• Visa extensions used to be routine, but are now subject to scrutiny, especially after repeat extensions. Be polite and say you need more time to appreciate the wonders of Egypt.
  • 14-day grace period for extension application, with E£100 late fee. If you leave during this time, you must pay £135 fine at the airport.

Read more: http://www.lonelyplanet.com/egypt/visas#ixzz4U86ipyen

 

Helpful Tips and Advices:

  • First and foremost, prepare yourself for a culture shock!
  • For the best interest of you as you study Arabic in Egypt avoid talking much to less educated people for that they only speak Egyptian dialect which is not the Modern Standard Arabic.
  • Egypt is a Muslim country, so please respect their faith. Many things that you take as the norm, such as kissing and/or fondling your partner in public, are frowned upon here, so try and be more conservative in your attitude. Homosexuality is actually illegal in Muslim countries!
  • Never drink the tap water! It is okay to wash, shower and clean your teeth with it, but not advised to drink. Bottled water is cheap and plentiful; use it instead!
  • In Egypt they drive on the right, be careful when crossing roads. Take special care in Cairo, where the traffic is a lot busier than in other Egyptian cities – especially outside the Egyptian museum! UK and Japanese travelers should be extra careful, as you will be used to traffic driving on the left.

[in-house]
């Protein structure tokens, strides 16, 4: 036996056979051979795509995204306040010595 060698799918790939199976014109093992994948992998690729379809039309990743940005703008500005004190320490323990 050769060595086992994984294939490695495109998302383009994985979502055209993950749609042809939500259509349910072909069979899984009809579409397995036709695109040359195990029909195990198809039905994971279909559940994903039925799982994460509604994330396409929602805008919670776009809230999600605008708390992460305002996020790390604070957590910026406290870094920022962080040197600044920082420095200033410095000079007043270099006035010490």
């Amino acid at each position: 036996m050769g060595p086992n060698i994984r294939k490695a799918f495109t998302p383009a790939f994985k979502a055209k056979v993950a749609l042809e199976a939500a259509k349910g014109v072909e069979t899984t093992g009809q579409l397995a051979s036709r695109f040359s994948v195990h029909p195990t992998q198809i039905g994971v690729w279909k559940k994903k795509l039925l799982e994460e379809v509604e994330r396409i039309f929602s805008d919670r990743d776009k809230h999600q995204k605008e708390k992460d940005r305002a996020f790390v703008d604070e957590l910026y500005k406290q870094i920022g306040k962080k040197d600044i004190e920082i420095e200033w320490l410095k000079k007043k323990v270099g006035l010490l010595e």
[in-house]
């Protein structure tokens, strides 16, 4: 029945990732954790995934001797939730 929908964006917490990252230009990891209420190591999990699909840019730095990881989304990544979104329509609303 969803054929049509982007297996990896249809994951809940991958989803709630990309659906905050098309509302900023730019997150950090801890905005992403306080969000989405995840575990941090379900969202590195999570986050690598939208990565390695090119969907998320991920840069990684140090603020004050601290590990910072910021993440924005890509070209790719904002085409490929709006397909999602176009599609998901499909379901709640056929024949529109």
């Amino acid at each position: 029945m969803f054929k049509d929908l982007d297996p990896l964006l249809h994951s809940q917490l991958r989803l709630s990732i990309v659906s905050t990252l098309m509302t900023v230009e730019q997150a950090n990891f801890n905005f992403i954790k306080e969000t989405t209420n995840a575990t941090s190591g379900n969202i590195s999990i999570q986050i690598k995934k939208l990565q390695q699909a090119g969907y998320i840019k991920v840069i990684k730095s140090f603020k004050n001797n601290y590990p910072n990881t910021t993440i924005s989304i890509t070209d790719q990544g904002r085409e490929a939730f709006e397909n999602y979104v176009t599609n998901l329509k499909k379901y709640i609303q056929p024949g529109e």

• Public transport (town bus services, and in Cairo, the Metro!) in Egypt is very cheap, but try and avoid it if you can. You will only put yourself into an awkward position having many locals staring and talking about you. Taxis are not expensive so use these for travelling about town. Your hotel will let you know the best companies to use.
  • Be prepared for delays when entering some sites. Because of the threat of terrorism, you will have your personal belongings (camera bags, carrier bags etc.) searched before gaining admittance. Though this is annoying, it is for your safety! Also, on some sites, they may find video equipment, which they will take from you. Don’t worry you will get it back! It is just that certain sites do not allow video’s to be used.
  • Remember that Egypt is a 3rd world country, and has many poor people who think that all tourists are rich, no matter where they come from in the world! Learn the phrase “La Shukran” (No thank you!) and don’t be afraid to say it to anyone who tries to sell you anything, or asks for “baksheesh”. Believe it or not, it does work. Please do not say “Emshi” (as many tour books advise), this is taken as an insult.
    For women
  • Respect the cultural and religious codes of dressing; avoid wearing revealing clothing etc..
  • Use the women-only carriages on the Cairo metro. Not only are they less crowded than the other carriages, but they’re also a great opportunity to meet local women.
  • Never sit in the front passenger seat of taxis,  or microbuses.
  • Some coffeehouses are strictly men-only affairs. Check out the scene before sitting down.

 

Helpful Numbers:

 

       Emergencies

Ambulance : 123
Police : 122 
Emergency Police
Traffic Police
Tourist Police
: 122
: 128
: 126
 Fire Bridge : 180
Public Utilities Services
Electricity Emergency : 121
Natural Gas : 129
 
 
Public Call Services
Telephone Number Assistance
International Calls
Trunk Calls
Speaking Clock
Telephone Billing Inquiries
Central Operator Information
Telephone Complaints
International Calls Information
Telegrams To Egyptian Cities & Arab Countries
Telephone Trouble Shooting
: 140/141
: 144
: 10
: 150
: 177
: 142
: 16
: 120
: 124
: 188